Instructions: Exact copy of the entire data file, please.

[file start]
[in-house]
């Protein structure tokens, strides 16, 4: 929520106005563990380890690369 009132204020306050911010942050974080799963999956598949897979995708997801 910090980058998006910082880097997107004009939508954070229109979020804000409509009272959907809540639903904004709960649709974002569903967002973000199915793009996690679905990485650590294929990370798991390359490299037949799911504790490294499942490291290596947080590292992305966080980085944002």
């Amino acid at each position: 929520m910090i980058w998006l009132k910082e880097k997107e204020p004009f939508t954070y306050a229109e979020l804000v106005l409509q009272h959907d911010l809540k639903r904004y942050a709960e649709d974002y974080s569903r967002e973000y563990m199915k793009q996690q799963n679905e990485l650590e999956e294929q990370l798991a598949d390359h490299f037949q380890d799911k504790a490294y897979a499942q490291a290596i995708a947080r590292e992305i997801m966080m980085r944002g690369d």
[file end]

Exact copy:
[in-house]
């Protein structure tokens, strides 16, 4: 929520106005563990380890690369 009132204020306050911010942050974080799963999956598949897979995708997801 910090980058998006910082880097997107004009939508954070229109979020804000409509009272959907809540639903904004709960649709974002569903967002973000199915793009996690679905990485650590294929990370798991390359490299037949799911504790490294499942490291290596947080590292992305966080980085944002």
């Amino acid at each position: 929520m910090i980058w998006l009132k910082e880097k997107e204020p004009f939508t954070y306050a229109e979020l804000v106005l409509q009272h959907d911010l809540k639903r904004y942050a709960e649709d974002y974080s569903r967002e973000y563990m199915k793009q996690q799963n679905e990485l650590e999956e294929q990370l798991a598949d390359h490299f037949q380890d799911k504790a490294y897979a499942q490291a290596i995708a947080r590292e992305i997801m966080m980085r944002g690369d």